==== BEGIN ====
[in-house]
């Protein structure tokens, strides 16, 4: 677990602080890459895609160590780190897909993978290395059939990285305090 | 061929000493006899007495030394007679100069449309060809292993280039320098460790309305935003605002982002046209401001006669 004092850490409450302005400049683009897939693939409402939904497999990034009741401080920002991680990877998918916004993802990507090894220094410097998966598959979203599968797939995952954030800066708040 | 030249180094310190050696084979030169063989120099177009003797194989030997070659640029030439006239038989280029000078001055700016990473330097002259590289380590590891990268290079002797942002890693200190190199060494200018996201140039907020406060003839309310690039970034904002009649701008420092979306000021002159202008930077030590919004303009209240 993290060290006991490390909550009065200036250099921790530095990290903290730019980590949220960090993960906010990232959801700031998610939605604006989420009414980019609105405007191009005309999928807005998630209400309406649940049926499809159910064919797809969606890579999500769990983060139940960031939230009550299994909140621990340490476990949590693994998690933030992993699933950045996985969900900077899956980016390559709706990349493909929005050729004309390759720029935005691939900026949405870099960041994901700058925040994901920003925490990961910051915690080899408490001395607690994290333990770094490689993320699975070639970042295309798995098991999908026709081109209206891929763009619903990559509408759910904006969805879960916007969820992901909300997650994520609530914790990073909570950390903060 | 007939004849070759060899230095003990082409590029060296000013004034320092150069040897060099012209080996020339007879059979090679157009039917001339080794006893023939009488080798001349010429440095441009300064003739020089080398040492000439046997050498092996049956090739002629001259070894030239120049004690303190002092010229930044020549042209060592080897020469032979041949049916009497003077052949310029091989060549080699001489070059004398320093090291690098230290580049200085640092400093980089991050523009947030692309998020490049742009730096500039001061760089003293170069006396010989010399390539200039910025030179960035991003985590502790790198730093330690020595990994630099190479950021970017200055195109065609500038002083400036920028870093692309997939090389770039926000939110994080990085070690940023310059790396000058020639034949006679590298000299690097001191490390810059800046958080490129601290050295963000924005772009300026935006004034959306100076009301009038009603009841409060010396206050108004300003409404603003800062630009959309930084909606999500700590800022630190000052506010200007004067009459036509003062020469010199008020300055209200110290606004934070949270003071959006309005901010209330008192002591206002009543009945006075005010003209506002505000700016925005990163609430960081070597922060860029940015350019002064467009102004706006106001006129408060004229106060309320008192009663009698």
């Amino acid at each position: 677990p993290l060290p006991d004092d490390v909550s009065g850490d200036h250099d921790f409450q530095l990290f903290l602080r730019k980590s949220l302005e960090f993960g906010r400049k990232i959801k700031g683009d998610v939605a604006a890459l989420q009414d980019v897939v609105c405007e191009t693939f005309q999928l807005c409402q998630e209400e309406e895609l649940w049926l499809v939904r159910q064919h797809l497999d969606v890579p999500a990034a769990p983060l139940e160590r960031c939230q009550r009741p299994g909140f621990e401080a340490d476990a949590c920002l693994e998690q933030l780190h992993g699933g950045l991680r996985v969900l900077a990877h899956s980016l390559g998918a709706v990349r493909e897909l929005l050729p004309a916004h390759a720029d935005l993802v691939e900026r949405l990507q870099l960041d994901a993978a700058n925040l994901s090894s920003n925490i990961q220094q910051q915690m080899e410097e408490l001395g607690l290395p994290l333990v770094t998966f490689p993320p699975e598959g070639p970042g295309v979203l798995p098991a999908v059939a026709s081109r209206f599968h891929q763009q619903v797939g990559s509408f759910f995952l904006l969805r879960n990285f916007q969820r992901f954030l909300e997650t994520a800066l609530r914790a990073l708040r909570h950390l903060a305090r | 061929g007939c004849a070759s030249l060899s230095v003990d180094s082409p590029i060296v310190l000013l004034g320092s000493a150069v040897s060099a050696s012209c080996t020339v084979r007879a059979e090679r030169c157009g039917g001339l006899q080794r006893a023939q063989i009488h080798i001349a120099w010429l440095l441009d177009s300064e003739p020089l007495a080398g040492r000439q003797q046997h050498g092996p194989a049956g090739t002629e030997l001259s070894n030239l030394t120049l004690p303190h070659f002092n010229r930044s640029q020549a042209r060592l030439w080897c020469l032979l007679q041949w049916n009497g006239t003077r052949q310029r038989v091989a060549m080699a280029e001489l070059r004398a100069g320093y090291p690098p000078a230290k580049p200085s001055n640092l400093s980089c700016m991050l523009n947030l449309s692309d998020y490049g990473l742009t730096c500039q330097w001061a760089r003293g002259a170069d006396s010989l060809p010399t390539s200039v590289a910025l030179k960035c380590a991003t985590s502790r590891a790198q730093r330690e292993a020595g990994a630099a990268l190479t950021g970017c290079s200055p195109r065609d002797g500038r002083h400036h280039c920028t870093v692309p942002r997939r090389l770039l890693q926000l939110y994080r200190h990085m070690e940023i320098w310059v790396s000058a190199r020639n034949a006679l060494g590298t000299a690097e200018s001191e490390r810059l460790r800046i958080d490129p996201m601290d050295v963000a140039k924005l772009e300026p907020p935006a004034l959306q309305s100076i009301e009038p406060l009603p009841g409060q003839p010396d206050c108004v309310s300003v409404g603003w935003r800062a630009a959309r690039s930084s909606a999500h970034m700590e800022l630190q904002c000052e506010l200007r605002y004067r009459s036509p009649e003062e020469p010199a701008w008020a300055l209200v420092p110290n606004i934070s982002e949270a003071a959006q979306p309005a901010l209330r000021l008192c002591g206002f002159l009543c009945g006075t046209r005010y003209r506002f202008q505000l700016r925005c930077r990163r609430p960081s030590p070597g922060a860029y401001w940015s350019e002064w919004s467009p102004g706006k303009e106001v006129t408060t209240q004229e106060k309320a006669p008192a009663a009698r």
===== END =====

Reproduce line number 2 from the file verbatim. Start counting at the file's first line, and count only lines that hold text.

């Protein structure tokens, strides 16, 4: 677990602080890459895609160590780190897909993978290395059939990285305090 | 061929000493006899007495030394007679100069449309060809292993280039320098460790309305935003605002982002046209401001006669 004092850490409450302005400049683009897939693939409402939904497999990034009741401080920002991680990877998918916004993802990507090894220094410097998966598959979203599968797939995952954030800066708040 | 030249180094310190050696084979030169063989120099177009003797194989030997070659640029030439006239038989280029000078001055700016990473330097002259590289380590590891990268290079002797942002890693200190190199060494200018996201140039907020406060003839309310690039970034904002009649701008420092979306000021002159202008930077030590919004303009209240 993290060290006991490390909550009065200036250099921790530095990290903290730019980590949220960090993960906010990232959801700031998610939605604006989420009414980019609105405007191009005309999928807005998630209400309406649940049926499809159910064919797809969606890579999500769990983060139940960031939230009550299994909140621990340490476990949590693994998690933030992993699933950045996985969900900077899956980016390559709706990349493909929005050729004309390759720029935005691939900026949405870099960041994901700058925040994901920003925490990961910051915690080899408490001395607690994290333990770094490689993320699975070639970042295309798995098991999908026709081109209206891929763009619903990559509408759910904006969805879960916007969820992901909300997650994520609530914790990073909570950390903060 | 007939004849070759060899230095003990082409590029060296000013004034320092150069040897060099012209080996020339007879059979090679157009039917001339080794006893023939009488080798001349010429440095441009300064003739020089080398040492000439046997050498092996049956090739002629001259070894030239120049004690303190002092010229930044020549042209060592080897020469032979041949049916009497003077052949310029091989060549080699001489070059004398320093090291690098230290580049200085640092400093980089991050523009947030692309998020490049742009730096500039001061760089003293170069006396010989010399390539200039910025030179960035991003985590502790790198730093330690020595990994630099190479950021970017200055195109065609500038002083400036920028870093692309997939090389770039926000939110994080990085070690940023310059790396000058020639034949006679590298000299690097001191490390810059800046958080490129601290050295963000924005772009300026935006004034959306100076009301009038009603009841409060010396206050108004300003409404603003800062630009959309930084909606999500700590800022630190000052506010200007004067009459036509003062020469010199008020300055209200110290606004934070949270003071959006309005901010209330008192002591206002009543009945006075005010003209506002505000700016925005990163609430960081070597922060860029940015350019002064467009102004706006106001006129408060004229106060309320008192009663009698």